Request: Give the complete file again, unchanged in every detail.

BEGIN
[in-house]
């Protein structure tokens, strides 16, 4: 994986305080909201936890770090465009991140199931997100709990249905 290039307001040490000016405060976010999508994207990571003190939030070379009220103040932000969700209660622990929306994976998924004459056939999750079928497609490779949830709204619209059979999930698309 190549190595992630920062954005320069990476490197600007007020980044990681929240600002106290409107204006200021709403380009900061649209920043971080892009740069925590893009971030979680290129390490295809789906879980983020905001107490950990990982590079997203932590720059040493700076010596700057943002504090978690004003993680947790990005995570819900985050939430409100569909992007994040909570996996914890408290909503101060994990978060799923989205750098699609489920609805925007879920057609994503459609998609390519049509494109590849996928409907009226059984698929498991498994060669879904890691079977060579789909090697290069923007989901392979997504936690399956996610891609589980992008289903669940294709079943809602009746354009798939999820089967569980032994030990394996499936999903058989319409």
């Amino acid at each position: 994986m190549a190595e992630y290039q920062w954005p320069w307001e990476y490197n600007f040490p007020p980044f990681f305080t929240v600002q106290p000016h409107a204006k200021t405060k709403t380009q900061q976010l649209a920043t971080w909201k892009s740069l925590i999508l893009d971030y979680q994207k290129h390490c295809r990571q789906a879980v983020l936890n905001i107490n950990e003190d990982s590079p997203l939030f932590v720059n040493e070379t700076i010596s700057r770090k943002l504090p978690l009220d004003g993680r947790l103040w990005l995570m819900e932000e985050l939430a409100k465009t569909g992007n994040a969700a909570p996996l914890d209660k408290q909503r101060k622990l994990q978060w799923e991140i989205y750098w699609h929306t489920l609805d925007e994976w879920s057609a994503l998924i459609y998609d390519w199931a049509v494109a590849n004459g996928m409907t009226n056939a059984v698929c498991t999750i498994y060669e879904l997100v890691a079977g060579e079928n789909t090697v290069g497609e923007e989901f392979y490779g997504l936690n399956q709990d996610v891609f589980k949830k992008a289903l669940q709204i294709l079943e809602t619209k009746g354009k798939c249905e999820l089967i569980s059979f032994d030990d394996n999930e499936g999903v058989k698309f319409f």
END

[in-house]
């Protein structure tokens, strides 16, 4: 994986305080909201936890770090465009991140199931997100709990249905 290039307001040490000016405060976010999508994207990571003190939030070379009220103040932000969700209660622990929306994976998924004459056939999750079928497609490779949830709204619209059979999930698309 190549190595992630920062954005320069990476490197600007007020980044990681929240600002106290409107204006200021709403380009900061649209920043971080892009740069925590893009971030979680290129390490295809789906879980983020905001107490950990990982590079997203932590720059040493700076010596700057943002504090978690004003993680947790990005995570819900985050939430409100569909992007994040909570996996914890408290909503101060994990978060799923989205750098699609489920609805925007879920057609994503459609998609390519049509494109590849996928409907009226059984698929498991498994060669879904890691079977060579789909090697290069923007989901392979997504936690399956996610891609589980992008289903669940294709079943809602009746354009798939999820089967569980032994030990394996499936999903058989319409």
């Amino acid at each position: 994986m190549a190595e992630y290039q920062w954005p320069w307001e990476y490197n600007f040490p007020p980044f990681f305080t929240v600002q106290p000016h409107a204006k200021t405060k709403t380009q900061q976010l649209a920043t971080w909201k892009s740069l925590i999508l893009d971030y979680q994207k290129h390490c295809r990571q789906a879980v983020l936890n905001i107490n950990e003190d990982s590079p997203l939030f932590v720059n040493e070379t700076i010596s700057r770090k943002l504090p978690l009220d004003g993680r947790l103040w990005l995570m819900e932000e985050l939430a409100k465009t569909g992007n994040a969700a909570p996996l914890d209660k408290q909503r101060k622990l994990q978060w799923e991140i989205y750098w699609h929306t489920l609805d925007e994976w879920s057609a994503l998924i459609y998609d390519w199931a049509v494109a590849n004459g996928m409907t009226n056939a059984v698929c498991t999750i498994y060669e879904l997100v890691a079977g060579e079928n789909t090697v290069g497609e923007e989901f392979y490779g997504l936690n399956q709990d996610v891609f589980k949830k992008a289903l669940q709204i294709l079943e809602t619209k009746g354009k798939c249905e999820l089967i569980s059979f032994d030990d394996n999930e499936g999903v058989k698309f319409f």